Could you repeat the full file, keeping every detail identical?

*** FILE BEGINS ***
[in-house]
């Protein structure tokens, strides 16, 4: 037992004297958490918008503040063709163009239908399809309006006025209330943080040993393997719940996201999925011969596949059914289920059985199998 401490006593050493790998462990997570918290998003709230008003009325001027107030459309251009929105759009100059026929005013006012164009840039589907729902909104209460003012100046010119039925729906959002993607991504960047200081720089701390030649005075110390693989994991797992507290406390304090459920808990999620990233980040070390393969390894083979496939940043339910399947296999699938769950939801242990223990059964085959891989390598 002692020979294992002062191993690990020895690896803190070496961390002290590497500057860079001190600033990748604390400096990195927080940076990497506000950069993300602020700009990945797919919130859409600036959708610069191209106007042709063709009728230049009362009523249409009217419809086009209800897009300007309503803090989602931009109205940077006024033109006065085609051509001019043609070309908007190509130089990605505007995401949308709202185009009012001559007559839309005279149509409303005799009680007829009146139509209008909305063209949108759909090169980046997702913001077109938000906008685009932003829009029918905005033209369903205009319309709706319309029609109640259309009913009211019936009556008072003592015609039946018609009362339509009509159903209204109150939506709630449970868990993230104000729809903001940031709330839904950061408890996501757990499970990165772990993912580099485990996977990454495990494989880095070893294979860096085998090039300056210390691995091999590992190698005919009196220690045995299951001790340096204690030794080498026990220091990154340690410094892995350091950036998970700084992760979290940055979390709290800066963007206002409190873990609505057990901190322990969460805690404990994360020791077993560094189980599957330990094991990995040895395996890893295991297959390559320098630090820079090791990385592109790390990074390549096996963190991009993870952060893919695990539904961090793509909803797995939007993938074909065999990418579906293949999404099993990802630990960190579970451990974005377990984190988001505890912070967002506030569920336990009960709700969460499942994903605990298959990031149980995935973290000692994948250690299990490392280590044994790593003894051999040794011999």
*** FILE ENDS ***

[in-house]
């Protein structure tokens, strides 16, 4: 037992004297958490918008503040063709163009239908399809309006006025209330943080040993393997719940996201999925011969596949059914289920059985199998 401490006593050493790998462990997570918290998003709230008003009325001027107030459309251009929105759009100059026929005013006012164009840039589907729902909104209460003012100046010119039925729906959002993607991504960047200081720089701390030649005075110390693989994991797992507290406390304090459920808990999620990233980040070390393969390894083979496939940043339910399947296999699938769950939801242990223990059964085959891989390598 002692020979294992002062191993690990020895690896803190070496961390002290590497500057860079001190600033990748604390400096990195927080940076990497506000950069993300602020700009990945797919919130859409600036959708610069191209106007042709063709009728230049009362009523249409009217419809086009209800897009300007309503803090989602931009109205940077006024033109006065085609051509001019043609070309908007190509130089990605505007995401949308709202185009009012001559007559839309005279149509409303005799009680007829009146139509209008909305063209949108759909090169980046997702913001077109938000906008685009932003829009029918905005033209369903205009319309709706319309029609109640259309009913009211019936009556008072003592015609039946018609009362339509009509159903209204109150939506709630449970868990993230104000729809903001940031709330839904950061408890996501757990499970990165772990993912580099485990996977990454495990494989880095070893294979860096085998090039300056210390691995091999590992190698005919009196220690045995299951001790340096204690030794080498026990220091990154340690410094892995350091950036998970700084992760979290940055979390709290800066963007206002409190873990609505057990901190322990969460805690404990994360020791077993560094189980599957330990094991990995040895395996890893295991297959390559320098630090820079090791990385592109790390990074390549096996963190991009993870952060893919695990539904961090793509909803797995939007993938074909065999990418579906293949999404099993990802630990960190579970451990974005377990984190988001505890912070967002506030569920336990009960709700969460499942994903605990298959990031149980995935973290000692994948250690299990490392280590044994790593003894051999040794011999």